On 7 September 1940, the Blitz began in earnest. The City and the East End bore the brunt of the bombing but other parts of London and the south-east were also severely affected.
The National Gallery was hit by bombs nine times between October 1940 and April 1941. The worst occasion was on 12 October 1940 – a high explosive bomb fell on the Gallery totally destroying the room where the Raphaels had hung just before the war.
On another occasion, an unexploded time bomb was discovered in the wreckage from an earlier attack. It later exploded while a lunchtime concert was being held at the other end of the building. Witnesses say that the musicians playing at the time of the explosion didn’t miss a beat.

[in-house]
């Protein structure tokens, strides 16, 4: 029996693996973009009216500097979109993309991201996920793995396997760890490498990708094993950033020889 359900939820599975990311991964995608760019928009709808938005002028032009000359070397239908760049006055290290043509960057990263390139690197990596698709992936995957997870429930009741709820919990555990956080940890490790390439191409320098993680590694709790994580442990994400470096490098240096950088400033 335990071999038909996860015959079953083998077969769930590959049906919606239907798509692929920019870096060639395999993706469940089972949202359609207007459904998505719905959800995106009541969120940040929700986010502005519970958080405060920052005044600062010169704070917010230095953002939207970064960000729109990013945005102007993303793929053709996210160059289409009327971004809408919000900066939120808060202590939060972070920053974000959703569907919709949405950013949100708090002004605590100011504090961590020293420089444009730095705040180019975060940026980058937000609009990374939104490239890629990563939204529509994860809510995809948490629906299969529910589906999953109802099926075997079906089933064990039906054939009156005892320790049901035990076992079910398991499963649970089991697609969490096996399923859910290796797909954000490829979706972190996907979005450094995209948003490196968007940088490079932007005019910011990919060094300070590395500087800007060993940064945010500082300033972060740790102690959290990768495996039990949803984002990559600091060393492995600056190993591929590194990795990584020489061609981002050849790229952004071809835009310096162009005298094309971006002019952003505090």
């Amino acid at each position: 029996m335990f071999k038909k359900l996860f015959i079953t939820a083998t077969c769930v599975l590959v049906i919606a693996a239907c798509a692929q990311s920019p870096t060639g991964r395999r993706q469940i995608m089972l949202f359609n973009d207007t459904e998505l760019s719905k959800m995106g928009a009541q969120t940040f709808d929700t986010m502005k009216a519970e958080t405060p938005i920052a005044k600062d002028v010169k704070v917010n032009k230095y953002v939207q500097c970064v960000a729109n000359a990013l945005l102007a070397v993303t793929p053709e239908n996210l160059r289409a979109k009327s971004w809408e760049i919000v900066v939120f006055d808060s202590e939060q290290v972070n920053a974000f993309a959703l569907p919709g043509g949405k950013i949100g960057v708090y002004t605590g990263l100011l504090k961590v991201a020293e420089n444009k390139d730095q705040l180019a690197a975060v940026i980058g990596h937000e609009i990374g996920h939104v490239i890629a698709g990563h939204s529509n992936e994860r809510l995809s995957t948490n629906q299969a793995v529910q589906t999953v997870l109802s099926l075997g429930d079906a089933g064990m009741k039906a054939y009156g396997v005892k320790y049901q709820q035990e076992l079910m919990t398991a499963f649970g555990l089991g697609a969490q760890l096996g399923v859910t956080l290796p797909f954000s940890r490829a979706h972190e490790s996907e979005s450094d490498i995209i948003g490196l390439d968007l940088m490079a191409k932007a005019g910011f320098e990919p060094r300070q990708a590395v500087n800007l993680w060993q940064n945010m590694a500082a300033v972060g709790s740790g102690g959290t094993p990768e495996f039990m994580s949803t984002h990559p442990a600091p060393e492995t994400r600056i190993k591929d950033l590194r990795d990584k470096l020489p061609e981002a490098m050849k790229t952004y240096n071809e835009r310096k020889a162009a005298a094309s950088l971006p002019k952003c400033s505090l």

‘Business as usual’
During all this time the National Gallery had a continual stream of visitors through its doors. Concerts, exhibitions and lectures continued regardless. But the war did take its toll - by the end, not a single pane of glass in the roof was left intact. Many years passed before all the wartime damage was fully repaired.